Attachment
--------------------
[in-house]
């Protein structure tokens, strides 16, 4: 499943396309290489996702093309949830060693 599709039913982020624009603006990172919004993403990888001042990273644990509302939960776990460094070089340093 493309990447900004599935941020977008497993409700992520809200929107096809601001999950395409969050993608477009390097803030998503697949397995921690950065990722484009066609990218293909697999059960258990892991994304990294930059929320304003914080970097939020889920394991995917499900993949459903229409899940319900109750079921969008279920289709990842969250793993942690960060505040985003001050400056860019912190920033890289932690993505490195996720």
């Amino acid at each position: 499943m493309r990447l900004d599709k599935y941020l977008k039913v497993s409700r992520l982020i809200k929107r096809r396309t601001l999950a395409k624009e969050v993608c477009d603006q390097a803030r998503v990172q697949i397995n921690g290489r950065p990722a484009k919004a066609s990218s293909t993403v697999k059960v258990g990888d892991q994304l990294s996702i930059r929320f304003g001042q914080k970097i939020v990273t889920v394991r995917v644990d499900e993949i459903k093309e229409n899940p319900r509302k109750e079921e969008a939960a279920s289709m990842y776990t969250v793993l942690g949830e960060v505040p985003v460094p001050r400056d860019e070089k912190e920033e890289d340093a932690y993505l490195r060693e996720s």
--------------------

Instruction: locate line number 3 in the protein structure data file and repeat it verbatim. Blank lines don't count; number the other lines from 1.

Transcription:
């Amino acid at each position: 499943m493309r990447l900004d599709k599935y941020l977008k039913v497993s409700r992520l982020i809200k929107r096809r396309t601001l999950a395409k624009e969050v993608c477009d603006q390097a803030r998503v990172q697949i397995n921690g290489r950065p990722a484009k919004a066609s990218s293909t993403v697999k059960v258990g990888d892991q994304l990294s996702i930059r929320f304003g001042q914080k970097i939020v990273t889920v394991r995917v644990d499900e993949i459903k093309e229409n899940p319900r509302k109750e079921e969008a939960a279920s289709m990842y776990t969250v793993l942690g949830e960060v505040p985003v460094p001050r400056d860019e070089k912190e920033e890289d340093a932690y993505l490195r060693e996720s």